The ISS orbits the earth at an altitude of 400 km which puts it in the low earth orbit category (160km-2000km).    This is pretty high but it still experiences about 89% of the gravity you feel on earth, astronauts and the orbiting objects are actually in a constant free fall at this altitude. This means that in order to stay in orbit it has to have a very fast orbital speed approximately 27,600 km/h or about 7.7km/s. How fast is that? The ISS orbits the earth about 16 times a day or once every 92 minutes. You can track the ISS and possibly see it if you are lucky enough to be below its orbital path from SPOT THE ISS.    The ISS also has an amazing view of the earth from this altitude, in fact as you view this video from the ISS perspective you can see approximately 2300 km to the horizon. That means you can see New York while over Dallas or Saint Petersburg from London. Think about that the next time you are in plane or better yet calculate yourself how far you can see with the equation below.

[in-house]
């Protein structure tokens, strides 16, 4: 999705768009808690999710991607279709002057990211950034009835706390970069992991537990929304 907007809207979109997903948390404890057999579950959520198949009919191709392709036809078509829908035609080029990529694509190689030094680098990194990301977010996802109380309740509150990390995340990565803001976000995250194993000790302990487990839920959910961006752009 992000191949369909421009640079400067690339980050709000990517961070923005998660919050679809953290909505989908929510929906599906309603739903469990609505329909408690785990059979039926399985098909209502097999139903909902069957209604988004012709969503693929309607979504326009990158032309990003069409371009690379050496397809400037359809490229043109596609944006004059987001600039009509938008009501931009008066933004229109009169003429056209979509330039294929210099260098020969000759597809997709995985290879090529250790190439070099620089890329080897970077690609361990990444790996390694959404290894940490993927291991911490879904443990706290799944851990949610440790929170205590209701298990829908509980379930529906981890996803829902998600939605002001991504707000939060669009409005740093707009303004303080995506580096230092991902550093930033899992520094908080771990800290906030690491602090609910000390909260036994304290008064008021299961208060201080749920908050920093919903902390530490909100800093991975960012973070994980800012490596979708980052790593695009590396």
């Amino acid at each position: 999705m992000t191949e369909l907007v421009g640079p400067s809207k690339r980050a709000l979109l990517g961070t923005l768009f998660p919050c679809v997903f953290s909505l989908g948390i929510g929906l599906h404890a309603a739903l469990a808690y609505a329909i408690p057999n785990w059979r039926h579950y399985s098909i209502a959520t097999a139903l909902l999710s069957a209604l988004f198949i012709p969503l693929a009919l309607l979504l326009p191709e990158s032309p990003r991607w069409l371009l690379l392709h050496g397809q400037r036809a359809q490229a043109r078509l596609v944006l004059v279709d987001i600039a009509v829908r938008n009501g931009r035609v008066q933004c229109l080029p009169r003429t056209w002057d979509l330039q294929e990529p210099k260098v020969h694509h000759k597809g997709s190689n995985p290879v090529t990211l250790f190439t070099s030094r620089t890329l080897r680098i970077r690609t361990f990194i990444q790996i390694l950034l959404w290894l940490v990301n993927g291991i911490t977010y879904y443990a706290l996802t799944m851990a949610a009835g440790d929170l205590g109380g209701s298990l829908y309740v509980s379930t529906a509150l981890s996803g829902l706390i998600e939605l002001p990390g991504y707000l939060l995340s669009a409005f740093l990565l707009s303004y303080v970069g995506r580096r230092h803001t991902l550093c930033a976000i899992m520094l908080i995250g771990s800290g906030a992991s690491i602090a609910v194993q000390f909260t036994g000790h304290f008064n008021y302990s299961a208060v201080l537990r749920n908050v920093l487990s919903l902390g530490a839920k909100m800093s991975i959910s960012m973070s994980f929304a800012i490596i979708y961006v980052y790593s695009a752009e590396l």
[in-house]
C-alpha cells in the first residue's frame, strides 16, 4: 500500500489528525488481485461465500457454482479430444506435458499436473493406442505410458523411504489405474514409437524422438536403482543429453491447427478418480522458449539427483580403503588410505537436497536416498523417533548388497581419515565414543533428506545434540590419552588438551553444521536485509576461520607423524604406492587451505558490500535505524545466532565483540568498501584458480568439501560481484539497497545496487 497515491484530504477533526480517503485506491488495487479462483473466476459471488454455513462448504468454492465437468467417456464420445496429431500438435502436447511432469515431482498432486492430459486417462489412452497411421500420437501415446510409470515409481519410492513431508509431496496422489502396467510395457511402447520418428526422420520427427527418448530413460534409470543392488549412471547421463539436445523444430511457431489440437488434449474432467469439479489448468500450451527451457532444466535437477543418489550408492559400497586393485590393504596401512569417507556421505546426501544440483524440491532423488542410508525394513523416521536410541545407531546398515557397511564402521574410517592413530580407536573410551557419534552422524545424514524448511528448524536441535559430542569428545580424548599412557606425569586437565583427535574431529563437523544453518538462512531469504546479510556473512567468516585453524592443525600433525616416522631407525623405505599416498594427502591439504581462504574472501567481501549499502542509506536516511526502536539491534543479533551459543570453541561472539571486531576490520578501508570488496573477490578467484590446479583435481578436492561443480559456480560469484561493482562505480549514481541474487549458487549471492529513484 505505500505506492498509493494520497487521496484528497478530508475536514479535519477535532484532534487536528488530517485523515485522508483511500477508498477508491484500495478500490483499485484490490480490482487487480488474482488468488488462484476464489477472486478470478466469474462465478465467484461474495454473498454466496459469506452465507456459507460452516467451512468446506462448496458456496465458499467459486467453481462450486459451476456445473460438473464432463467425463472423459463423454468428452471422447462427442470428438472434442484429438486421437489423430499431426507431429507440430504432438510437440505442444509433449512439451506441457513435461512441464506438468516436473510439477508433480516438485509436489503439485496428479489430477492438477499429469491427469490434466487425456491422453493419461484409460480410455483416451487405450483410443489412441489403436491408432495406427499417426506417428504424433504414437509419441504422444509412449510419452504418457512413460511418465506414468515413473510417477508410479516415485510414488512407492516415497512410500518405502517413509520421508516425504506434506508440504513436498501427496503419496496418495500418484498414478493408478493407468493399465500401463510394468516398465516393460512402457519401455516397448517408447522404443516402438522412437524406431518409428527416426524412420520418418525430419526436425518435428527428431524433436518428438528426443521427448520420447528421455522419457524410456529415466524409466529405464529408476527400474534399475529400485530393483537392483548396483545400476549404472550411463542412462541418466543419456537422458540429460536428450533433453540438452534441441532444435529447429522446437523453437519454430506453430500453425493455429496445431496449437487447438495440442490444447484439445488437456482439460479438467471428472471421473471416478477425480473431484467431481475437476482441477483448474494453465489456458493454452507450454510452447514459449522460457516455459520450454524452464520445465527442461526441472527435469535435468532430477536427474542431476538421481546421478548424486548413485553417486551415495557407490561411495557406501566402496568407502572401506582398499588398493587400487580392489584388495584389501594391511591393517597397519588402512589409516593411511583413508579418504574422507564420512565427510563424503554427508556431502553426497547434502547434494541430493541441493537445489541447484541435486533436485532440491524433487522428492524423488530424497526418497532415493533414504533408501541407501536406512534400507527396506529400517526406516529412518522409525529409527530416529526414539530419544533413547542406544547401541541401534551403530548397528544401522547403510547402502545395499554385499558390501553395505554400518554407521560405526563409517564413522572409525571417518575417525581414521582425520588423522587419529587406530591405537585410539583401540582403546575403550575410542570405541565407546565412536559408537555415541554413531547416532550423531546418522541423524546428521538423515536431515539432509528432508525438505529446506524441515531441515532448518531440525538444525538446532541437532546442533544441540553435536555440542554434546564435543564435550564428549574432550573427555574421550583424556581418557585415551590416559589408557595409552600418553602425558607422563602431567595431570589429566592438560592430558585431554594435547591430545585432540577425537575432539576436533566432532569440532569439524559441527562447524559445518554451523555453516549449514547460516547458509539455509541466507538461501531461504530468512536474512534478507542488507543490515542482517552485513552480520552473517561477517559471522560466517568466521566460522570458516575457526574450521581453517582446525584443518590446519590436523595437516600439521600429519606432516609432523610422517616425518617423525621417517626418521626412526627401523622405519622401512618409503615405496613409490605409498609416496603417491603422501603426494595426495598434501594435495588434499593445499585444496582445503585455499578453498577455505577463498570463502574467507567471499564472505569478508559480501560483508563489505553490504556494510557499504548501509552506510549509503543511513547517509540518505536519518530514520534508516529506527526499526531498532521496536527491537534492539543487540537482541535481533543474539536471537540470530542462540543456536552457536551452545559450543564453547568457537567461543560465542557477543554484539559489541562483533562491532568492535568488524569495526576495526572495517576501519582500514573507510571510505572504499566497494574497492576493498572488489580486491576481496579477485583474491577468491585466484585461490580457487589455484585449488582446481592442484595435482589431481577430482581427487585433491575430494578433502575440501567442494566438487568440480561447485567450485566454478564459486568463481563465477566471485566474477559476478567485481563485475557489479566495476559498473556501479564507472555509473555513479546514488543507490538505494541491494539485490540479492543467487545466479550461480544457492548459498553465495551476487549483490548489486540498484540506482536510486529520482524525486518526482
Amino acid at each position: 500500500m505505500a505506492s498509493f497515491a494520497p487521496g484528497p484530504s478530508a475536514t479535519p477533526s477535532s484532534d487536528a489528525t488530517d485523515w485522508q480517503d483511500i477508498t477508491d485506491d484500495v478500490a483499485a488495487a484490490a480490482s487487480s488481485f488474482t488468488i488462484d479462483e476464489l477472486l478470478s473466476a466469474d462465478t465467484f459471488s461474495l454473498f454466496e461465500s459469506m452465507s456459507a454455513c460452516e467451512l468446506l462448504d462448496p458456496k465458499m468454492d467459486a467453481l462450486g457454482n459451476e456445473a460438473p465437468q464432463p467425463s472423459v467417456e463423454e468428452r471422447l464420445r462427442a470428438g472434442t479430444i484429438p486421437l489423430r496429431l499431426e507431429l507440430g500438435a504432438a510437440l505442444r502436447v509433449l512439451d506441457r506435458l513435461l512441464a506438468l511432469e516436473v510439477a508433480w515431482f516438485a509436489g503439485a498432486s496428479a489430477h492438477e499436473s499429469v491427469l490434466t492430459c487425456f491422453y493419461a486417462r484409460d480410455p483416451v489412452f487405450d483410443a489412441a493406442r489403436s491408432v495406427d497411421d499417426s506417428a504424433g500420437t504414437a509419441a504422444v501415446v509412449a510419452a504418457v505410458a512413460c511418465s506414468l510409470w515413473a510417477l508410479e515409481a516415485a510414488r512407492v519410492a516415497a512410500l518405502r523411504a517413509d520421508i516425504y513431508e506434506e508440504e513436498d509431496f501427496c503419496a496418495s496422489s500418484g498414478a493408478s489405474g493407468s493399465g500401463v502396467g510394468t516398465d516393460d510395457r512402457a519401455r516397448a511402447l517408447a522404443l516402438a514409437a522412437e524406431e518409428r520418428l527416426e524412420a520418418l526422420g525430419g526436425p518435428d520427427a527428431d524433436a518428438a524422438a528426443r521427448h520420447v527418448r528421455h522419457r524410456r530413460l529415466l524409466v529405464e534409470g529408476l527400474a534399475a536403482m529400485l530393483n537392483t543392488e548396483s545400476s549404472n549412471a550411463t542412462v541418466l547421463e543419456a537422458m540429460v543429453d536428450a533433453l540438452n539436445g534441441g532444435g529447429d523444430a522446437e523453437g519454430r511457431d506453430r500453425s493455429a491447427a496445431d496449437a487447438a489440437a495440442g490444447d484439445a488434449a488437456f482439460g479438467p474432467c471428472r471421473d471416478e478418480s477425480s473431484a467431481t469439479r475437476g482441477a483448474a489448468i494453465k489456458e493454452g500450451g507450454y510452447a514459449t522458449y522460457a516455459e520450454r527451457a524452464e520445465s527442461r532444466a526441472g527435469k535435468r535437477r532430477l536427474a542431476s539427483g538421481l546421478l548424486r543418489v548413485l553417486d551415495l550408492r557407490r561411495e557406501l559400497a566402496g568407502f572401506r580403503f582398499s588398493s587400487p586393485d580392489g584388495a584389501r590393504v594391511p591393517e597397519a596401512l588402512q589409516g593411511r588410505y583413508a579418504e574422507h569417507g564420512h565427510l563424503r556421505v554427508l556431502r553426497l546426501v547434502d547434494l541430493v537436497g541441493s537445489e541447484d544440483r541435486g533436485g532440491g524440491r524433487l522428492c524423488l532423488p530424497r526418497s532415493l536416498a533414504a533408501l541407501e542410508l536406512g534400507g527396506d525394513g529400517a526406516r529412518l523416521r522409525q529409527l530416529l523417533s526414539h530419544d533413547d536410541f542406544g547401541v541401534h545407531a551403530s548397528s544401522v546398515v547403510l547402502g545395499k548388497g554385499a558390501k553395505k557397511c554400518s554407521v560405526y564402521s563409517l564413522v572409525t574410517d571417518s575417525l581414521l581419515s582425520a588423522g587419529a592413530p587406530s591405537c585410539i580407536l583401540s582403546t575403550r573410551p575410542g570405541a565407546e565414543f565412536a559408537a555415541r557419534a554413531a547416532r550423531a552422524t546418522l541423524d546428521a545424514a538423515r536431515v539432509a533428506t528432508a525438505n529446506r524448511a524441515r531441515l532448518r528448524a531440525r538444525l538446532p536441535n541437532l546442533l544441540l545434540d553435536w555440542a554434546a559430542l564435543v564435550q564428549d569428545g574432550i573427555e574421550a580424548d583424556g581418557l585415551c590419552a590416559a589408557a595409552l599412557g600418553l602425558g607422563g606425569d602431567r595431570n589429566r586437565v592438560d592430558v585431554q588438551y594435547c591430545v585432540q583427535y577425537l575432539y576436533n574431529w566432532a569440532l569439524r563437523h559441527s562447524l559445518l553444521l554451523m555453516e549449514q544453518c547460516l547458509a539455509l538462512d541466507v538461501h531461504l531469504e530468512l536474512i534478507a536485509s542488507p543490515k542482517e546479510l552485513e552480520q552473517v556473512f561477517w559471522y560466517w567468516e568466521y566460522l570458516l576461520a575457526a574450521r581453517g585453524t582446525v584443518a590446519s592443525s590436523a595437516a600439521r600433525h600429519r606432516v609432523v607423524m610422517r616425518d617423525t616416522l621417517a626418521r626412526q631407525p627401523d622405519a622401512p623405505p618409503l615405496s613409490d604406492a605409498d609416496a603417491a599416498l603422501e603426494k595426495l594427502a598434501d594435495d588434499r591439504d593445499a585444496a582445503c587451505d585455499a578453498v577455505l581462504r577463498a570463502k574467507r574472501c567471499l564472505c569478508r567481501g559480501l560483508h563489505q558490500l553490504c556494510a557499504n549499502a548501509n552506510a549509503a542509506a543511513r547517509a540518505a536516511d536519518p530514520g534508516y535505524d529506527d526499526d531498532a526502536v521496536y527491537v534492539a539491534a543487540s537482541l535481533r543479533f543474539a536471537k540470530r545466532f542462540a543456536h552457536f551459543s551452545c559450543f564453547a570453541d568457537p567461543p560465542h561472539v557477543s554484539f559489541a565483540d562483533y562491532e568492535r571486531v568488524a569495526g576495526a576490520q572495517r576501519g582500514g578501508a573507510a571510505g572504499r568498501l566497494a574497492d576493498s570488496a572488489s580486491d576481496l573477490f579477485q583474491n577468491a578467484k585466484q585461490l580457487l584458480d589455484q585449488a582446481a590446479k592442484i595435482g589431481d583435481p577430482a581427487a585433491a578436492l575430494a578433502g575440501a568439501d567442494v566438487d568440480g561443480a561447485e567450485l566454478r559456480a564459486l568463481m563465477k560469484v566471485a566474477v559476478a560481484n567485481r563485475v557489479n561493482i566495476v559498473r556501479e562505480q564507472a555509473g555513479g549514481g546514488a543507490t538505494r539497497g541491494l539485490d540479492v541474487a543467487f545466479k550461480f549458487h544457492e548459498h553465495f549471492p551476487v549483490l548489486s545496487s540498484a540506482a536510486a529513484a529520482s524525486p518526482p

FORMULAS:

Distance to horizon = √(H² + 2RH)

H = height (convert to km)

R = Radius of earth (approximately 6400 km)

Gravity @ various altitudes:

g1/g2 = (r2/r1)²

reduced to       g1 ÷ (r2/r1)²= g2  (gravity @ altitude in m/s²)

g1 = 9.8 m/s²   (Constant earth surface gravity)

g2 = gravity @ altitude  in m/s²

r1 = 6400km (Radius of earth )

r2 = r1+ altitude

To calculate the percentage difference in gravity simply divide (g2/9.8)